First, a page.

Sunday, August 12, 2012
Moore, Stephen L. Savage Frontier: Rangers, Riflemen, and Indian Wars in Texas. Vol. 4: 1842-1845. Univ. of North Texas Press, 2010.
Before reading author Moore’s latest (and last) volume in his four-volume history of the Texas Rangers during the Republic of Texas era, I knew relatively little of the history of this fabled force of frontier fighters. I’m pleased to report I’ve been educated. As indicated by the citation, the present volume details events during 1842-1845, including two Mexican invasions of Texas (the Vasquez and Wall incursions, both in 1842) and the fierce fighting that resulted from them. Texan ripostes, including the Somervell and Mier expeditions, were ignominious failures. The bitterness of the conflict, including Mexican atrocities and maltreatment of prisoners, was such that the Rangers subsequently sought revenge and killed Mexican soldiers and civilians with such ruthlessness that American soldiers with whom they served in the U.S.-Mexican War were appalled. (It is only just to point out here that many Tejanos served in the ranks of the Rangers.)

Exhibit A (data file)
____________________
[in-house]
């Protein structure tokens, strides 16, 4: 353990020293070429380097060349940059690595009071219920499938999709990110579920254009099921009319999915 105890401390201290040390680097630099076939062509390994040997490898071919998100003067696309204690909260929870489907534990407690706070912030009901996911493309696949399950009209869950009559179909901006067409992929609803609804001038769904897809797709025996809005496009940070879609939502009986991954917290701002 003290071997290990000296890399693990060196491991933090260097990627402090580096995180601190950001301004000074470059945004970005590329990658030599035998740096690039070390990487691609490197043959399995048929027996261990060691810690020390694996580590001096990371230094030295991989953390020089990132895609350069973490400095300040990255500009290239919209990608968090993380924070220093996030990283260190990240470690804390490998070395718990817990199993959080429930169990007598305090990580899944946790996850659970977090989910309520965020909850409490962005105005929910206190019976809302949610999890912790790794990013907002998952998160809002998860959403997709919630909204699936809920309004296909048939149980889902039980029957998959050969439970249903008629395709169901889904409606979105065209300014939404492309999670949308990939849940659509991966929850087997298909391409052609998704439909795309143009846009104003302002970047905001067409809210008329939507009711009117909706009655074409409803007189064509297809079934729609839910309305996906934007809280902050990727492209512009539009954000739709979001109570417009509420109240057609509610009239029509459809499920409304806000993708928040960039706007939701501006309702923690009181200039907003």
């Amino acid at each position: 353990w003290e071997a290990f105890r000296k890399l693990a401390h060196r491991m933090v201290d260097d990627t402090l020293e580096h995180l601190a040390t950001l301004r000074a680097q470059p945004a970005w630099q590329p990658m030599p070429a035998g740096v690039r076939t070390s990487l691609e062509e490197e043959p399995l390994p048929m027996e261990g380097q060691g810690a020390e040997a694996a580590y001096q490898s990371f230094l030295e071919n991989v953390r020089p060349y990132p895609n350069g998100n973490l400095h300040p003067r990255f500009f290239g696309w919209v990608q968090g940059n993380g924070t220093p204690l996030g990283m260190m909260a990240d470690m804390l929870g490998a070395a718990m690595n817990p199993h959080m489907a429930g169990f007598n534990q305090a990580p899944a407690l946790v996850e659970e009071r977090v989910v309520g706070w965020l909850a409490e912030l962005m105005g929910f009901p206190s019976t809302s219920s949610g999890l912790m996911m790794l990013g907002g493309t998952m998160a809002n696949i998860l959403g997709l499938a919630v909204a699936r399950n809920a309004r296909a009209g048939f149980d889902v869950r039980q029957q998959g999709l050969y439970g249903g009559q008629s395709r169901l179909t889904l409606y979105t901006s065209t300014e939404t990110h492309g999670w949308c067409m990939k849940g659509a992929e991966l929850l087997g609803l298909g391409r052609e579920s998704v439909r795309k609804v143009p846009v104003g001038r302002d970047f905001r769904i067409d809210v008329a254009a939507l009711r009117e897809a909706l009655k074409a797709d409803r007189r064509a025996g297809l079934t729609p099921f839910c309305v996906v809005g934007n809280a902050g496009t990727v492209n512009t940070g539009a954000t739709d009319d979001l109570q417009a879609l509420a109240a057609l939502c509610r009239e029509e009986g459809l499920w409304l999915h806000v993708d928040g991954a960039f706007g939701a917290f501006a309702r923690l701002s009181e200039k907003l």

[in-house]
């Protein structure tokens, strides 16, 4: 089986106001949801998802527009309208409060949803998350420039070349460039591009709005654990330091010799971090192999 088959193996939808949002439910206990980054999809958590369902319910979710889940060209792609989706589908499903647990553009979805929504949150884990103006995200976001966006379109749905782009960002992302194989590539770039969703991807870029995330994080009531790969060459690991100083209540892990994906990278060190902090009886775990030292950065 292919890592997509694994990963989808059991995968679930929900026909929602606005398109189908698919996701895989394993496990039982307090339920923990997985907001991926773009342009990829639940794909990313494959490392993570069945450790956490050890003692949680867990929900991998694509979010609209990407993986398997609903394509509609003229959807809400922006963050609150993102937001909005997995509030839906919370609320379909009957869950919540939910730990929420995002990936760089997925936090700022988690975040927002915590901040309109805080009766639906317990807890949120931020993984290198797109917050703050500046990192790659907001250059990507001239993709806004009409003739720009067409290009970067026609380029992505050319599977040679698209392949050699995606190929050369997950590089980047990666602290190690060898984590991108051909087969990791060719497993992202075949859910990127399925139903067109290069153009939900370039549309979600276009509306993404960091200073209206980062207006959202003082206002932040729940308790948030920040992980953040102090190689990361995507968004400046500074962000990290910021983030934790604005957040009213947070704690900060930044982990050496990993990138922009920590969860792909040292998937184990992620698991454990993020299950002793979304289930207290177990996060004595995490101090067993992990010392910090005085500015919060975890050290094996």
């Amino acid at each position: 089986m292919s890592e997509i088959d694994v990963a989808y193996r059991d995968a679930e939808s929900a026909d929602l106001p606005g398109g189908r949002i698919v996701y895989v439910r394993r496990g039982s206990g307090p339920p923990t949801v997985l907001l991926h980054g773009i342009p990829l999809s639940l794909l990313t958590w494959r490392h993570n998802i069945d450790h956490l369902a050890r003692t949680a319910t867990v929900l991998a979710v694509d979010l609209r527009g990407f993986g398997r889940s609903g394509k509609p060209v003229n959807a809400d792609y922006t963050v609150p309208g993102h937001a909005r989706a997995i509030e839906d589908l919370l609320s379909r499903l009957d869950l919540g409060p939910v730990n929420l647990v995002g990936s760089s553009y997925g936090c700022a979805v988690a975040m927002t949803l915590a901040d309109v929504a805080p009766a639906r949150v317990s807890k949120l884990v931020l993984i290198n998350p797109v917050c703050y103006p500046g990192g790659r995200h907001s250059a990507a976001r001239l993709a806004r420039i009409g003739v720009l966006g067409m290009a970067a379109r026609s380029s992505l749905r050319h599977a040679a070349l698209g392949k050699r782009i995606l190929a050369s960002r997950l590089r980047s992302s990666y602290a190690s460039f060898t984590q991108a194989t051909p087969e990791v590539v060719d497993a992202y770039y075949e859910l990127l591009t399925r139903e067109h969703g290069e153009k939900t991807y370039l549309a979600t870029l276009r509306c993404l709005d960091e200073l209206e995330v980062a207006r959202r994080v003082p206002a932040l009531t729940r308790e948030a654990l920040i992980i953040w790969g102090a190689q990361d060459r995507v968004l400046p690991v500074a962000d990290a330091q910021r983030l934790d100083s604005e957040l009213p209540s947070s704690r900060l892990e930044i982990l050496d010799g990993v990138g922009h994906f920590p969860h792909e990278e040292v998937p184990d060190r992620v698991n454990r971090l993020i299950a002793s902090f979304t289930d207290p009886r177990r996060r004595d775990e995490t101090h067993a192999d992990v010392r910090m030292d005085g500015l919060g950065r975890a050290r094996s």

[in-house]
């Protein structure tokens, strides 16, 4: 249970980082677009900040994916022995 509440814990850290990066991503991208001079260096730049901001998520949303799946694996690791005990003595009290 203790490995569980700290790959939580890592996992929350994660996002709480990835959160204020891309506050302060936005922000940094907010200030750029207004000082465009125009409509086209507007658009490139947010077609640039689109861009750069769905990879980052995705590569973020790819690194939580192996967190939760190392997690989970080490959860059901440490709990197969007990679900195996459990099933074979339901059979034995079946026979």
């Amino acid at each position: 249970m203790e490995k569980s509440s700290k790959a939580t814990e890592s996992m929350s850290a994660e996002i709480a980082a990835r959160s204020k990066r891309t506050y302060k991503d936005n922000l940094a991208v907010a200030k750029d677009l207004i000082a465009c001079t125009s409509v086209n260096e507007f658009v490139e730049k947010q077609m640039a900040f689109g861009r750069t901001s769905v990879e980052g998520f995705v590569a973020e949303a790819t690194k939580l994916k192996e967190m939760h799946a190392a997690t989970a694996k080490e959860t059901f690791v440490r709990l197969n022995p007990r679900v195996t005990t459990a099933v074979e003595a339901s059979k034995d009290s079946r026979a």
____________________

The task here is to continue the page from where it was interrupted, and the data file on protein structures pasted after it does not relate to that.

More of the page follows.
Besides major conflicts, the book includes accounts of everyday peacekeeping on the frontier, chiefly the numerous fights against hostile Indians. It is worth noting that friendly Indians sometimes served in companies alongside the Rangers. Among the famous Rangers profiled are the legendary Capt. Jack Hays and Capt. Samuel Hamilton Walker, who helped design the famous Walker Colt, an early revolver that was adopted by the Rangers and the U.S. dragoons. (This was Clint Eastwood’s pistol in The Outlaw Josey Wales.) All in all, this book is a rewarding read. For war gamers, it will certainly provide inspiration for skirmish scenarios readily adaptable to rules sets like TooFatLardies’ Sharp Practice.